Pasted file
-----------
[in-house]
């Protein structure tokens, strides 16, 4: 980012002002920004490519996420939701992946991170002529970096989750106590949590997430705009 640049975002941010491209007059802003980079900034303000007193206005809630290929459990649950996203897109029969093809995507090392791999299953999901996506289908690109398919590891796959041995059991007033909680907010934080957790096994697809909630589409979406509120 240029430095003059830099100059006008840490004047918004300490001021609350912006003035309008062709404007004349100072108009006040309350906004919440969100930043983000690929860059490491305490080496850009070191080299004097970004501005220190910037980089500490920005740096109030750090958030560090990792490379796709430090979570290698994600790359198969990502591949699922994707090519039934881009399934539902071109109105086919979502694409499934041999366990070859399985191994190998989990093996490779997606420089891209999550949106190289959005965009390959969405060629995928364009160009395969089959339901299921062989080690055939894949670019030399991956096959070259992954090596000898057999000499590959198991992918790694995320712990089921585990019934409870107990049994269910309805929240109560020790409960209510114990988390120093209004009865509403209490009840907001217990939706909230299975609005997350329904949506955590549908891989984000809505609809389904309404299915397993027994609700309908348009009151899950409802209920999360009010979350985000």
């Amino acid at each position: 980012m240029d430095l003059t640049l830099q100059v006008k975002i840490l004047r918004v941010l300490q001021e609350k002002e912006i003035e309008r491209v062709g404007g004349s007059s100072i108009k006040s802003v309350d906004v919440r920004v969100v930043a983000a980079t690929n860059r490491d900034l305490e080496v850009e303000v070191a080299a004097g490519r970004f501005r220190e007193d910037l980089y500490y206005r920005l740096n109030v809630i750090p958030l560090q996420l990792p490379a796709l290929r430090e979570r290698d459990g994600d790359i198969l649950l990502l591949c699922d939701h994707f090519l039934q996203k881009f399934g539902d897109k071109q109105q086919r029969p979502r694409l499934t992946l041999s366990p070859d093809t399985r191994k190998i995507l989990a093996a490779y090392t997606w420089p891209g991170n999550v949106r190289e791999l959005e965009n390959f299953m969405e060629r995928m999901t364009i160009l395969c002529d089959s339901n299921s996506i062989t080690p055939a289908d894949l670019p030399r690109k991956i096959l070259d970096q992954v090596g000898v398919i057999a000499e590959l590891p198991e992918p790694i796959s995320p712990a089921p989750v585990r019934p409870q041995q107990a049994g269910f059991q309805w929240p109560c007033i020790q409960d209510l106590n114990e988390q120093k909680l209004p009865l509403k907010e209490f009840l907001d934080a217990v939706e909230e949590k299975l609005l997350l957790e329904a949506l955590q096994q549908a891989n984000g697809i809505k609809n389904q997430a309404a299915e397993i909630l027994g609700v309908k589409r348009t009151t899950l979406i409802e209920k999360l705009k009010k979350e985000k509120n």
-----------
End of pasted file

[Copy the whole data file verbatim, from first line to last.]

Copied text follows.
[in-house]
């Protein structure tokens, strides 16, 4: 980012002002920004490519996420939701992946991170002529970096989750106590949590997430705009 640049975002941010491209007059802003980079900034303000007193206005809630290929459990649950996203897109029969093809995507090392791999299953999901996506289908690109398919590891796959041995059991007033909680907010934080957790096994697809909630589409979406509120 240029430095003059830099100059006008840490004047918004300490001021609350912006003035309008062709404007004349100072108009006040309350906004919440969100930043983000690929860059490491305490080496850009070191080299004097970004501005220190910037980089500490920005740096109030750090958030560090990792490379796709430090979570290698994600790359198969990502591949699922994707090519039934881009399934539902071109109105086919979502694409499934041999366990070859399985191994190998989990093996490779997606420089891209999550949106190289959005965009390959969405060629995928364009160009395969089959339901299921062989080690055939894949670019030399991956096959070259992954090596000898057999000499590959198991992918790694995320712990089921585990019934409870107990049994269910309805929240109560020790409960209510114990988390120093209004009865509403209490009840907001217990939706909230299975609005997350329904949506955590549908891989984000809505609809389904309404299915397993027994609700309908348009009151899950409802209920999360009010979350985000």
């Amino acid at each position: 980012m240029d430095l003059t640049l830099q100059v006008k975002i840490l004047r918004v941010l300490q001021e609350k002002e912006i003035e309008r491209v062709g404007g004349s007059s100072i108009k006040s802003v309350d906004v919440r920004v969100v930043a983000a980079t690929n860059r490491d900034l305490e080496v850009e303000v070191a080299a004097g490519r970004f501005r220190e007193d910037l980089y500490y206005r920005l740096n109030v809630i750090p958030l560090q996420l990792p490379a796709l290929r430090e979570r290698d459990g994600d790359i198969l649950l990502l591949c699922d939701h994707f090519l039934q996203k881009f399934g539902d897109k071109q109105q086919r029969p979502r694409l499934t992946l041999s366990p070859d093809t399985r191994k190998i995507l989990a093996a490779y090392t997606w420089p891209g991170n999550v949106r190289e791999l959005e965009n390959f299953m969405e060629r995928m999901t364009i160009l395969c002529d089959s339901n299921s996506i062989t080690p055939a289908d894949l670019p030399r690109k991956i096959l070259d970096q992954v090596g000898v398919i057999a000499e590959l590891p198991e992918p790694i796959s995320p712990a089921p989750v585990r019934p409870q041995q107990a049994g269910f059991q309805w929240p109560c007033i020790q409960d209510l106590n114990e988390q120093k909680l209004p009865l509403k907010e209490f009840l907001d934080a217990v939706e909230e949590k299975l609005l997350l957790e329904a949506l955590q096994q549908a891989n984000g697809i809505k609809n389904q997430a309404a299915e397993i909630l027994g609700v309908k589409r348009t009151t899950l979406i409802e209920k999360l705009k009010k979350e985000k509120n």